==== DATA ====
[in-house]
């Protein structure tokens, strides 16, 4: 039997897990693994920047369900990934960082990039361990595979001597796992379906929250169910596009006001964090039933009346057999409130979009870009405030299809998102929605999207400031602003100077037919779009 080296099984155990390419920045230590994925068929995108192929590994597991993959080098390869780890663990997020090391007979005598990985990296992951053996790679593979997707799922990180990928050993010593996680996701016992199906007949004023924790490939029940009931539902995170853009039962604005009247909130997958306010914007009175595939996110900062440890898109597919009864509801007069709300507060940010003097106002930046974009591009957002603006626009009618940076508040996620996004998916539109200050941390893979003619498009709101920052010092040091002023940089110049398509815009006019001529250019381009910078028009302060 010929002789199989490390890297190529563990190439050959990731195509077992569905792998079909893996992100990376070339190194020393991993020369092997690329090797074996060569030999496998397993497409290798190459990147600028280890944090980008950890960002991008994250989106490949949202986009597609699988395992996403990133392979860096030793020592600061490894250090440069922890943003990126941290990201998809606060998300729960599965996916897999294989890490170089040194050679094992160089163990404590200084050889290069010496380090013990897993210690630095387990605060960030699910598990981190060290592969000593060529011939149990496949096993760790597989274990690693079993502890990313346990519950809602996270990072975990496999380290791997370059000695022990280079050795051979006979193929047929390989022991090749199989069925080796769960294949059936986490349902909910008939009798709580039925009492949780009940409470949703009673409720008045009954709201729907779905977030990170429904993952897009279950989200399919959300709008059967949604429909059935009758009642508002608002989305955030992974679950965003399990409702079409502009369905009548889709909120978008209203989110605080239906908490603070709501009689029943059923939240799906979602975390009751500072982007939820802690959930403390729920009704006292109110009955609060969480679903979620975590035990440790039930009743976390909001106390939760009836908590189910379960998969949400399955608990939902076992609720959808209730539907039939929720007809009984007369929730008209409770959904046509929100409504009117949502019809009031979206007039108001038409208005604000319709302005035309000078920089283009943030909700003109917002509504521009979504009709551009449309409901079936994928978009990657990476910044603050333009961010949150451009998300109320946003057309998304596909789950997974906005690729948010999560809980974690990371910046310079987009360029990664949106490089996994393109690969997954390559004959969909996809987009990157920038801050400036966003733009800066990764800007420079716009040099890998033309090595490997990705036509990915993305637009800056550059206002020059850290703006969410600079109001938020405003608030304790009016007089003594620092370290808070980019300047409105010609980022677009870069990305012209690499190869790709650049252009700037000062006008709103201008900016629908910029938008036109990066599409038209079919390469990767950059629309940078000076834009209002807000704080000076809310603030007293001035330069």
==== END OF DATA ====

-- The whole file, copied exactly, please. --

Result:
[in-house]
């Protein structure tokens, strides 16, 4: 039997897990693994920047369900990934960082990039361990595979001597796992379906929250169910596009006001964090039933009346057999409130979009870009405030299809998102929605999207400031602003100077037919779009 080296099984155990390419920045230590994925068929995108192929590994597991993959080098390869780890663990997020090391007979005598990985990296992951053996790679593979997707799922990180990928050993010593996680996701016992199906007949004023924790490939029940009931539902995170853009039962604005009247909130997958306010914007009175595939996110900062440890898109597919009864509801007069709300507060940010003097106002930046974009591009957002603006626009009618940076508040996620996004998916539109200050941390893979003619498009709101920052010092040091002023940089110049398509815009006019001529250019381009910078028009302060 010929002789199989490390890297190529563990190439050959990731195509077992569905792998079909893996992100990376070339190194020393991993020369092997690329090797074996060569030999496998397993497409290798190459990147600028280890944090980008950890960002991008994250989106490949949202986009597609699988395992996403990133392979860096030793020592600061490894250090440069922890943003990126941290990201998809606060998300729960599965996916897999294989890490170089040194050679094992160089163990404590200084050889290069010496380090013990897993210690630095387990605060960030699910598990981190060290592969000593060529011939149990496949096993760790597989274990690693079993502890990313346990519950809602996270990072975990496999380290791997370059000695022990280079050795051979006979193929047929390989022991090749199989069925080796769960294949059936986490349902909910008939009798709580039925009492949780009940409470949703009673409720008045009954709201729907779905977030990170429904993952897009279950989200399919959300709008059967949604429909059935009758009642508002608002989305955030992974679950965003399990409702079409502009369905009548889709909120978008209203989110605080239906908490603070709501009689029943059923939240799906979602975390009751500072982007939820802690959930403390729920009704006292109110009955609060969480679903979620975590035990440790039930009743976390909001106390939760009836908590189910379960998969949400399955608990939902076992609720959808209730539907039939929720007809009984007369929730008209409770959904046509929100409504009117949502019809009031979206007039108001038409208005604000319709302005035309000078920089283009943030909700003109917002509504521009979504009709551009449309409901079936994928978009990657990476910044603050333009961010949150451009998300109320946003057309998304596909789950997974906005690729948010999560809980974690990371910046310079987009360029990664949106490089996994393109690969997954390559004959969909996809987009990157920038801050400036966003733009800066990764800007420079716009040099890998033309090595490997990705036509990915993305637009800056550059206002020059850290703006969410600079109001938020405003608030304790009016007089003594620092370290808070980019300047409105010609980022677009870069990305012209690499190869790709650049252009700037000062006008709103201008900016629908910029938008036109990066599409038209079919390469990767950059629309940078000076834009209002807000704080000076809310603030007293001035330069």